Last Updated on March 19, 2022 by QCity Editorial Stuff
Strong acids are substances that completely dissociate in water. Weak acids are acidic compounds that only partially dissociate when dissolved in an aqueous solution. The pH of strong acid solutions is less than 7, while the pH of weak acid solutions ranges from 6 to 7. This blog post will go over the properties and differences between strong and weak acids.
Acids are a class of molecules that release hydrogen ions, H+, when dissolved in water. Acids can be classified as strong or weak depending on how many protons they donate per molecule ionized. Most acids found in the kitchen and around the house are weak because they only donate one proton per molecule ionized. Strong acids, such as sulfuric acid, donate two protons per molecule ionized and have a higher pH level than their weaker counterparts due to this increased dissociation ratio.
The most acidic substances on earth are not even naturally occurring – hydrochloric acid is produced by reacting chlorine gas with water! In some cases though, natural sources of strong acid exist – for example, concentrated nitric acid from oxidizing ammonia and nitrates in the soil.
Comparison between Strong and Weak Acids
|Parameters of Comparison||Strong Acids||Weak Acids|
|pH||less than 7||greater than 7|
|Corrosive||Strong acids are corrosive and can cause burns on contact with skin or eyes||Weak acids are not as strong as strong acids|
|React||More react||Less react|
|Dissolve||More dissolve||Less dissolve|
What are Strong Acids?
Strong acids are acids that react with bases to form salts. These reactions can be very exothermic, producing large amounts of heat and may lead to the boiling point of the acid. Acids like sulfuric acid (H2SO4) or nitric acid (HNO3) are examples of strong acids. A strong base reacts readily with a weak acid according to this equation: H+ + OH- ↔ H2O + OH- This reaction produces water and an ionized hydroxide which is also called a conjugate base. Examples of strong bases include lye (NaOH), calcium oxide, sodium hydroxide, potassium hydroxide, ammonium hydroxide, sodium carbonate, and calcium hydroxide.
What are Weak Acids?
What are weak acids? Weak acids are molecules that dissociate at low concentrations. They don’t have a strong enough affinity for the hydrogen ion, which makes them weaker than strong acids. The pH of any solution with a given concentration of acid is lower if it has more weak base ions than if it had more strong base ions. This means that solutions with higher concentrations of H3O+ will have lower pH values than solutions with only OH- present.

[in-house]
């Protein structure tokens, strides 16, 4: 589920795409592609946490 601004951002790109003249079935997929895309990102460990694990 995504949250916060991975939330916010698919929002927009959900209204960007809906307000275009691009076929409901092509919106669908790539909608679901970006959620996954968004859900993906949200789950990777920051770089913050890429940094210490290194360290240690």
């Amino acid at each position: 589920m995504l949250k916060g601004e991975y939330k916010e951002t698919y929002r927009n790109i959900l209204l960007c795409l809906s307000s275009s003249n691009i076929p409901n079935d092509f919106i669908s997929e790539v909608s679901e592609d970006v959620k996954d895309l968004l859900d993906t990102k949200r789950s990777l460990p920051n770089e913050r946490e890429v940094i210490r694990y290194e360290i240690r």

The most common type of weak acid is carbonic acid (H2CO3). Carbonic acid can be found in many drinks such as soda and seltzer water because dissolved CO2 gives these drinks their fizzy taste. Another example is acetic acid, which causes the sour taste in vinegar.
10 Differences Between Strong and Weak Acids
1. Strong acids have a pH of less than 7.
2. Weak acids have a pH greater than 7.
3. Strong acids are corrosive and can cause burns on contact with skin or eyes.
4. Weak acids are not as strong as strong acids, but they still can irritate if the chemical touches your skin or eyes.
5. A weak acid will react more readily with other substances in the water to form salts and bases.
6. A weak acid is better for cleaning because it reacts easily with dirt particles and breaks them down into smaller pieces that then dissolve in water, while a strong acid may be too harsh on surfaces like marble or granite.
7. Strong acids are strong enough to react with water and produce hydrogen gas.
8. Weak acids do not react with water and produce only a small amount of hydrogen gas.
9. A stronger acid will dissolve more substances than a weaker one.
10. Acids can be classified as either mineral or organic based on their chemical composition.
Interesting Statistics or Facts of Strong Acids
1. The strongest acid is sulfuric acid, which has a pH of 0.
2. Acids can be classified as strong or weak based on the concentration and their ability to react with other substances.
3. Strong acids are corrosive and can dissolve metals such as aluminum, zinc, lead, copper, tin, iron, nickel, and silver.
4. Weak acids include hydrochloric acid (pH 1), citric acid (pH 2), and lactic acid (pH 3).
5. A buffer is any substance that resists changes in pH by absorbing excess hydrogen ions.
6. Hydrogen ions are produced when an acidic solution reacts with a basic solution.
Interesting Statistics or Facts of Weak Acids
1. Weak acids are substances that react with water to form a hydronium ion and an acid.
2. The strength of the weak acid is determined by the extent of dissociation in the solution.
3. Acetic acid, which is found in vinegar, has a pH level between 2-4.
4. Citric Acid, which is found in oranges and lemons, has a pH level between 2-3.
5. The most common type of weak acids are hydrochloric and sulfuric acids.
6. Hydrochloric Acid’s pH ranges from 1-7 while Sulfuric Acid’s ranges from 0-8.
The differences between strong and weak acids. The acidity of a solution is often described as the concentration of hydrogen ions (H+) in it, which can be measured by pH levels on a scale ranging from 0 to 14. Solutions with low concentrations are said to have high pH values or be basic, while those with higher concentrations are acidic. Strong acids tend to fall below 7 on the pH scale; these include hydrochloric acid (0) and sulfuric acid (-2). Weak acids may range anywhere from 5-6 on this same scale – they’re not particularly acidic but still capable of dissolving materials like aluminum compounds or plastics that stronger ones cannot. For example, acetic acid found in vinegar has an approximate pH value of 4-5.
Resource 01: https://www.thoughtco.com/list-of-the-strong-acids-603651
Resource 02: https://byjus.com/chemistry/weak-acid-examples/